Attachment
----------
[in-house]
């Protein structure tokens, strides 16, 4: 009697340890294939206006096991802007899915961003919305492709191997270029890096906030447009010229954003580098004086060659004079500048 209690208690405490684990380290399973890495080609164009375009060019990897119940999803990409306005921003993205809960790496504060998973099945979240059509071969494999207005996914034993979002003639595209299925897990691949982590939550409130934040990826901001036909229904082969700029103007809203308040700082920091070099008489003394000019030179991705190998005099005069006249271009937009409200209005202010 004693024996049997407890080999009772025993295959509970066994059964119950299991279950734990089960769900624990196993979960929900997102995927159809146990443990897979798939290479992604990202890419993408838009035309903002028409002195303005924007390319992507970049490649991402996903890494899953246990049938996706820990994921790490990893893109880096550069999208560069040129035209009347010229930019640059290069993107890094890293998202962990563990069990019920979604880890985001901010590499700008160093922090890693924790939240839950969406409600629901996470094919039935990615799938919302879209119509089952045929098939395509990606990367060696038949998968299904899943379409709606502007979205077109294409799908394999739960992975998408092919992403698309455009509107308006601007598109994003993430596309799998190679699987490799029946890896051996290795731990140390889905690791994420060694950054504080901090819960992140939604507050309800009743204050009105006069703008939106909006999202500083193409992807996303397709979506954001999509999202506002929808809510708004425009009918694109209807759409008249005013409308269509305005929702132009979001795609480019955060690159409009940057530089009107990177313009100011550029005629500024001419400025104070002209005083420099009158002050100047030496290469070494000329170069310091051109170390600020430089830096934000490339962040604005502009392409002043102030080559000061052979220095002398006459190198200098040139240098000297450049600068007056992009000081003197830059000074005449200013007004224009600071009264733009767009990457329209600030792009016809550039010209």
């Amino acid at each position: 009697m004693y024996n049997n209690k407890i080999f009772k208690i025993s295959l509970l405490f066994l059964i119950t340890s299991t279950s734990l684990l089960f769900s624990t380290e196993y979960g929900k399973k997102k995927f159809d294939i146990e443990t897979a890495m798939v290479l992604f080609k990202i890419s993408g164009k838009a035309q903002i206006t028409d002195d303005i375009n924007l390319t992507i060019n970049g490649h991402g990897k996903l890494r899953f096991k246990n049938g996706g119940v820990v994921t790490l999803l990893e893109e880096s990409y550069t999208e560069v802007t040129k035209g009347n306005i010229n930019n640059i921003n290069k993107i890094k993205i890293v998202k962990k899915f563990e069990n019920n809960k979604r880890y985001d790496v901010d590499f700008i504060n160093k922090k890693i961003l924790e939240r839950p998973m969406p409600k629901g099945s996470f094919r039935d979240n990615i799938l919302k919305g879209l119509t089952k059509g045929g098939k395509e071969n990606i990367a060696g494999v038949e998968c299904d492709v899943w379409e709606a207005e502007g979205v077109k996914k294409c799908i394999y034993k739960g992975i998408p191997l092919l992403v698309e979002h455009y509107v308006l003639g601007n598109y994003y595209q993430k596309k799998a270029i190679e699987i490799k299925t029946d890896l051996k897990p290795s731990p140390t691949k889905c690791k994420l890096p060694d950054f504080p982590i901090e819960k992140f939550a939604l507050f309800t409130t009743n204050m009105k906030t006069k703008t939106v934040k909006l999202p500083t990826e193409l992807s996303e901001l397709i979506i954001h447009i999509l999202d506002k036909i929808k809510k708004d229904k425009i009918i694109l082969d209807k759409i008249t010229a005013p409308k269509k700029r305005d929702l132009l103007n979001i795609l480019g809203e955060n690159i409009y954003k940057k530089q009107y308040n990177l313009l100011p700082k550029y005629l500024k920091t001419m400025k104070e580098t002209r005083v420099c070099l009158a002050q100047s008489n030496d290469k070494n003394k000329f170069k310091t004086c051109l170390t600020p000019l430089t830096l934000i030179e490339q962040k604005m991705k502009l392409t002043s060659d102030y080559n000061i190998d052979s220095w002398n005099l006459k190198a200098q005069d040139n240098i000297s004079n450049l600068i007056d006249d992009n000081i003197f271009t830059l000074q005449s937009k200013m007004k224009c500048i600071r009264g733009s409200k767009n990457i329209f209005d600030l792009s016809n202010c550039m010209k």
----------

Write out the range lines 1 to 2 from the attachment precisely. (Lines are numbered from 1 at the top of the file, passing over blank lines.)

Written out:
[in-house]
């Protein structure tokens, strides 16, 4: 009697340890294939206006096991802007899915961003919305492709191997270029890096906030447009010229954003580098004086060659004079500048 209690208690405490684990380290399973890495080609164009375009060019990897119940999803990409306005921003993205809960790496504060998973099945979240059509071969494999207005996914034993979002003639595209299925897990691949982590939550409130934040990826901001036909229904082969700029103007809203308040700082920091070099008489003394000019030179991705190998005099005069006249271009937009409200209005202010 004693024996049997407890080999009772025993295959509970066994059964119950299991279950734990089960769900624990196993979960929900997102995927159809146990443990897979798939290479992604990202890419993408838009035309903002028409002195303005924007390319992507970049490649991402996903890494899953246990049938996706820990994921790490990893893109880096550069999208560069040129035209009347010229930019640059290069993107890094890293998202962990563990069990019920979604880890985001901010590499700008160093922090890693924790939240839950969406409600629901996470094919039935990615799938919302879209119509089952045929098939395509990606990367060696038949998968299904899943379409709606502007979205077109294409799908394999739960992975998408092919992403698309455009509107308006601007598109994003993430596309799998190679699987490799029946890896051996290795731990140390889905690791994420060694950054504080901090819960992140939604507050309800009743204050009105006069703008939106909006999202500083193409992807996303397709979506954001999509999202506002929808809510708004425009009918694109209807759409008249005013409308269509305005929702132009979001795609480019955060690159409009940057530089009107990177313009100011550029005629500024001419400025104070002209005083420099009158002050100047030496290469070494000329170069310091051109170390600020430089830096934000490339962040604005502009392409002043102030080559000061052979220095002398006459190198200098040139240098000297450049600068007056992009000081003197830059000074005449200013007004224009600071009264733009767009990457329209600030792009016809550039010209």